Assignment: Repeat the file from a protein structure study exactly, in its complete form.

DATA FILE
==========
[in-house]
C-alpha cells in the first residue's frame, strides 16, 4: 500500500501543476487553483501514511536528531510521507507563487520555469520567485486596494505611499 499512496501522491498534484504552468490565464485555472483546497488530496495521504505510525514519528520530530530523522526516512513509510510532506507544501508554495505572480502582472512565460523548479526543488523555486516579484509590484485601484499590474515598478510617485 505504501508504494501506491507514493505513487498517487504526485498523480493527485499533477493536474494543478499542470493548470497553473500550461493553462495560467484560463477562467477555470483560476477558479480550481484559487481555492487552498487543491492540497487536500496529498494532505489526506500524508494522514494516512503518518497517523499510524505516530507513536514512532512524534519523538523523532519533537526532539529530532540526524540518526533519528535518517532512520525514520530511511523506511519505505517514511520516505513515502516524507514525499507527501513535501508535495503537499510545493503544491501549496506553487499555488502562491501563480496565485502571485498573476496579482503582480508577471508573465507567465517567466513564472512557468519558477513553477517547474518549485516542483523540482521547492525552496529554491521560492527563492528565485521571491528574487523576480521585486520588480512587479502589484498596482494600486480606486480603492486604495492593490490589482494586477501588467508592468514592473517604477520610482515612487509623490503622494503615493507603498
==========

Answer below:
[in-house]
C-alpha cells in the first residue's frame, strides 16, 4: 500500500501543476487553483501514511536528531510521507507563487520555469520567485486596494505611499 499512496501522491498534484504552468490565464485555472483546497488530496495521504505510525514519528520530530530523522526516512513509510510532506507544501508554495505572480502582472512565460523548479526543488523555486516579484509590484485601484499590474515598478510617485 505504501508504494501506491507514493505513487498517487504526485498523480493527485499533477493536474494543478499542470493548470497553473500550461493553462495560467484560463477562467477555470483560476477558479480550481484559487481555492487552498487543491492540497487536500496529498494532505489526506500524508494522514494516512503518518497517523499510524505516530507513536514512532512524534519523538523523532519533537526532539529530532540526524540518526533519528535518517532512520525514520530511511523506511519505505517514511520516505513515502516524507514525499507527501513535501508535495503537499510545493503544491501549496506553487499555488502562491501563480496565485502571485498573476496579482503582480508577471508573465507567465517567466513564472512557468519558477513553477517547474518549485516542483523540482521547492525552496529554491521560492527563492528565485521571491528574487523576480521585486520588480512587479502589484498596482494600486480606486480603492486604495492593490490589482494586477501588467508592468514592473517604477520610482515612487509623490503622494503615493507603498